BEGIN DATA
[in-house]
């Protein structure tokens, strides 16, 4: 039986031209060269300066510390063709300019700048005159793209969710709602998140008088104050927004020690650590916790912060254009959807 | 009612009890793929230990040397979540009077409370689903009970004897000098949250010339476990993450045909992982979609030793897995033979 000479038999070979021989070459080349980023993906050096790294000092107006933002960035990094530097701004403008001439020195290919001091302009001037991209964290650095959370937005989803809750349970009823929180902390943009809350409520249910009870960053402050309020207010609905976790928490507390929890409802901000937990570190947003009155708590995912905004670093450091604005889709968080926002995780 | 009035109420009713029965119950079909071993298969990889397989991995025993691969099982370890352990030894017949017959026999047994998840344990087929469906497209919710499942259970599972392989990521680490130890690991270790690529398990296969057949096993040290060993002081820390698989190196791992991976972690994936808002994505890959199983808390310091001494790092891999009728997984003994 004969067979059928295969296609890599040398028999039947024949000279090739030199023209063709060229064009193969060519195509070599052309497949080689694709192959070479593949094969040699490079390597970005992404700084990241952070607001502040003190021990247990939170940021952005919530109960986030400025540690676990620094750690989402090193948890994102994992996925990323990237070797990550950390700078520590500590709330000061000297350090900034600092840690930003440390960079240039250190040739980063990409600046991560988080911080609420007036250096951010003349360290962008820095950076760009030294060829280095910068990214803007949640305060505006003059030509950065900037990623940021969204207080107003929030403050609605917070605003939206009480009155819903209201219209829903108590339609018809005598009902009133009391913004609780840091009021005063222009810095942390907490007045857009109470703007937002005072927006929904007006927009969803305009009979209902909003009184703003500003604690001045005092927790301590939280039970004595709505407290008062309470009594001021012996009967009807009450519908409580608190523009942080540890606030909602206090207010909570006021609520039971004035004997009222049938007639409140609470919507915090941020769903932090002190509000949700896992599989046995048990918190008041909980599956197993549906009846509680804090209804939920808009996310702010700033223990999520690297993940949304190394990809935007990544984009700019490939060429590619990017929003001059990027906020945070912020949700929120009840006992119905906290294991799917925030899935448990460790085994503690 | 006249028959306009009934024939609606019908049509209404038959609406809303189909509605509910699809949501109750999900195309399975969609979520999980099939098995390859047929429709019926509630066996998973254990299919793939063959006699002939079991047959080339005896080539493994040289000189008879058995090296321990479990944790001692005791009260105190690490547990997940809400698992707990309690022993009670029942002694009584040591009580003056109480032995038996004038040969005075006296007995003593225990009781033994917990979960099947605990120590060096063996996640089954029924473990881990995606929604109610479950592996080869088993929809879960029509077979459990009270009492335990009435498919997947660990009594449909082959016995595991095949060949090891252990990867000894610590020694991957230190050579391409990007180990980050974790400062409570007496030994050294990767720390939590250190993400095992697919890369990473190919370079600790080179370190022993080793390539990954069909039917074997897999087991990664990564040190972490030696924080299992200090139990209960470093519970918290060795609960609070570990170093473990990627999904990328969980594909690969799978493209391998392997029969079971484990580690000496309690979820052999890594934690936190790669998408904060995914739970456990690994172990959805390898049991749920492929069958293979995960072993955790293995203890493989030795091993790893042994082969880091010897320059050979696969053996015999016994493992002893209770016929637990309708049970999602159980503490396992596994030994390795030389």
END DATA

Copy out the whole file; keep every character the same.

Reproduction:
[in-house]
């Protein structure tokens, strides 16, 4: 039986031209060269300066510390063709300019700048005159793209969710709602998140008088104050927004020690650590916790912060254009959807 | 009612009890793929230990040397979540009077409370689903009970004897000098949250010339476990993450045909992982979609030793897995033979 000479038999070979021989070459080349980023993906050096790294000092107006933002960035990094530097701004403008001439020195290919001091302009001037991209964290650095959370937005989803809750349970009823929180902390943009809350409520249910009870960053402050309020207010609905976790928490507390929890409802901000937990570190947003009155708590995912905004670093450091604005889709968080926002995780 | 009035109420009713029965119950079909071993298969990889397989991995025993691969099982370890352990030894017949017959026999047994998840344990087929469906497209919710499942259970599972392989990521680490130890690991270790690529398990296969057949096993040290060993002081820390698989190196791992991976972690994936808002994505890959199983808390310091001494790092891999009728997984003994 004969067979059928295969296609890599040398028999039947024949000279090739030199023209063709060229064009193969060519195509070599052309497949080689694709192959070479593949094969040699490079390597970005992404700084990241952070607001502040003190021990247990939170940021952005919530109960986030400025540690676990620094750690989402090193948890994102994992996925990323990237070797990550950390700078520590500590709330000061000297350090900034600092840690930003440390960079240039250190040739980063990409600046991560988080911080609420007036250096951010003349360290962008820095950076760009030294060829280095910068990214803007949640305060505006003059030509950065900037990623940021969204207080107003929030403050609605917070605003939206009480009155819903209201219209829903108590339609018809005598009902009133009391913004609780840091009021005063222009810095942390907490007045857009109470703007937002005072927006929904007006927009969803305009009979209902909003009184703003500003604690001045005092927790301590939280039970004595709505407290008062309470009594001021012996009967009807009450519908409580608190523009942080540890606030909602206090207010909570006021609520039971004035004997009222049938007639409140609470919507915090941020769903932090002190509000949700896992599989046995048990918190008041909980599956197993549906009846509680804090209804939920808009996310702010700033223990999520690297993940949304190394990809935007990544984009700019490939060429590619990017929003001059990027906020945070912020949700929120009840006992119905906290294991799917925030899935448990460790085994503690 | 006249028959306009009934024939609606019908049509209404038959609406809303189909509605509910699809949501109750999900195309399975969609979520999980099939098995390859047929429709019926509630066996998973254990299919793939063959006699002939079991047959080339005896080539493994040289000189008879058995090296321990479990944790001692005791009260105190690490547990997940809400698992707990309690022993009670029942002694009584040591009580003056109480032995038996004038040969005075006296007995003593225990009781033994917990979960099947605990120590060096063996996640089954029924473990881990995606929604109610479950592996080869088993929809879960029509077979459990009270009492335990009435498919997947660990009594449909082959016995595991095949060949090891252990990867000894610590020694991957230190050579391409990007180990980050974790400062409570007496030994050294990767720390939590250190993400095992697919890369990473190919370079600790080179370190022993080793390539990954069909039917074997897999087991990664990564040190972490030696924080299992200090139990209960470093519970918290060795609960609070570990170093473990990627999904990328969980594909690969799978493209391998392997029969079971484990580690000496309690979820052999890594934690936190790669998408904060995914739970456990690994172990959805390898049991749920492929069958293979995960072993955790293995203890493989030795091993790893042994082969880091010897320059050979696969053996015999016994493992002893209770016929637990309708049970999602159980503490396992596994030994390795030389």